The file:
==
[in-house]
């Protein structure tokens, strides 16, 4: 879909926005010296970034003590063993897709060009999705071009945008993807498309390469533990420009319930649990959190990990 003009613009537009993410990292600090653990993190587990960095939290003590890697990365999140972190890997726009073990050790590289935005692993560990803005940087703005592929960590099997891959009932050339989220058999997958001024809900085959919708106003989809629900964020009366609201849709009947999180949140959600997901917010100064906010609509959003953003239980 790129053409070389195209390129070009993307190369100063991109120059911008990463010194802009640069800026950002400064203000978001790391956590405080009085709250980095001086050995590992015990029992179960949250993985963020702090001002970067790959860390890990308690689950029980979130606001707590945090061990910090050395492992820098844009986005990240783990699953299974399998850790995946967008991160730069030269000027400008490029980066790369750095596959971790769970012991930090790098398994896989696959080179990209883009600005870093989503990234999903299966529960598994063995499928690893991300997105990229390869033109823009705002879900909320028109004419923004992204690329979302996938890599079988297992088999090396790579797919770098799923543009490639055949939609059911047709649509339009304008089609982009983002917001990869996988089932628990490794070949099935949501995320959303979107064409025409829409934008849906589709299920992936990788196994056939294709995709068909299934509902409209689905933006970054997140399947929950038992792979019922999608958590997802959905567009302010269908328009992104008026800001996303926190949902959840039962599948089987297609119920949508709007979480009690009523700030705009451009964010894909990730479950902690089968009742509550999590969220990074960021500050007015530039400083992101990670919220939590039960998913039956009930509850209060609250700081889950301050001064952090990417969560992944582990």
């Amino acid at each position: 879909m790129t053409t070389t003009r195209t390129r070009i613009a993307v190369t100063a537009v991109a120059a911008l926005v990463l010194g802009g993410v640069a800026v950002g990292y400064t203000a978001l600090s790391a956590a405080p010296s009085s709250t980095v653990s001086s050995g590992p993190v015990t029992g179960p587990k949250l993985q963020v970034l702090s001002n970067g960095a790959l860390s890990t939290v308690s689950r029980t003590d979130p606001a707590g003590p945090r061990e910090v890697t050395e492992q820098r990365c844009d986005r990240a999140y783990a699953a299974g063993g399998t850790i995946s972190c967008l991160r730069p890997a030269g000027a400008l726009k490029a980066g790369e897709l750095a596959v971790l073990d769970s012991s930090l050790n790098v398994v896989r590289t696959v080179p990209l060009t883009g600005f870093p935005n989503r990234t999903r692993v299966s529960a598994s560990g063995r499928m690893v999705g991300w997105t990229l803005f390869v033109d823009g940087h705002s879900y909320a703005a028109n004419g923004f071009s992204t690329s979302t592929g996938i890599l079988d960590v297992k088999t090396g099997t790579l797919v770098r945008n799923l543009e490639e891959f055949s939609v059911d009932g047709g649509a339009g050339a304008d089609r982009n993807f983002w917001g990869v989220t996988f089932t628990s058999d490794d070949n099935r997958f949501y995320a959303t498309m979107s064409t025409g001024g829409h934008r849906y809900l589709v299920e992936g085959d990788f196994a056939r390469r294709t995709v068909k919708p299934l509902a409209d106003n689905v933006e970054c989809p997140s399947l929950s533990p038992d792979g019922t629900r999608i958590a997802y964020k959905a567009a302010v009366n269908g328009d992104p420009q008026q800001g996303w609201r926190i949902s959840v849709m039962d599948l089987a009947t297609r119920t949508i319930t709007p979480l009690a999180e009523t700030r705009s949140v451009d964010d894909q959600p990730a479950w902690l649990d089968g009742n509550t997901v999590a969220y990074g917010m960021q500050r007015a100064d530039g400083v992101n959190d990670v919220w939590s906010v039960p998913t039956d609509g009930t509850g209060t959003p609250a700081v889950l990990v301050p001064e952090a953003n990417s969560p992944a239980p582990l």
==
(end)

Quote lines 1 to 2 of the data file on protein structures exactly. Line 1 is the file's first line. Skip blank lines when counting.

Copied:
[in-house]
């Protein structure tokens, strides 16, 4: 879909926005010296970034003590063993897709060009999705071009945008993807498309390469533990420009319930649990959190990990 003009613009537009993410990292600090653990993190587990960095939290003590890697990365999140972190890997726009073990050790590289935005692993560990803005940087703005592929960590099997891959009932050339989220058999997958001024809900085959919708106003989809629900964020009366609201849709009947999180949140959600997901917010100064906010609509959003953003239980 790129053409070389195209390129070009993307190369100063991109120059911008990463010194802009640069800026950002400064203000978001790391956590405080009085709250980095001086050995590992015990029992179960949250993985963020702090001002970067790959860390890990308690689950029980979130606001707590945090061990910090050395492992820098844009986005990240783990699953299974399998850790995946967008991160730069030269000027400008490029980066790369750095596959971790769970012991930090790098398994896989696959080179990209883009600005870093989503990234999903299966529960598994063995499928690893991300997105990229390869033109823009705002879900909320028109004419923004992204690329979302996938890599079988297992088999090396790579797919770098799923543009490639055949939609059911047709649509339009304008089609982009983002917001990869996988089932628990490794070949099935949501995320959303979107064409025409829409934008849906589709299920992936990788196994056939294709995709068909299934509902409209689905933006970054997140399947929950038992792979019922999608958590997802959905567009302010269908328009992104008026800001996303926190949902959840039962599948089987297609119920949508709007979480009690009523700030705009451009964010894909990730479950902690089968009742509550999590969220990074960021500050007015530039400083992101990670919220939590039960998913039956009930509850209060609250700081889950301050001064952090990417969560992944582990």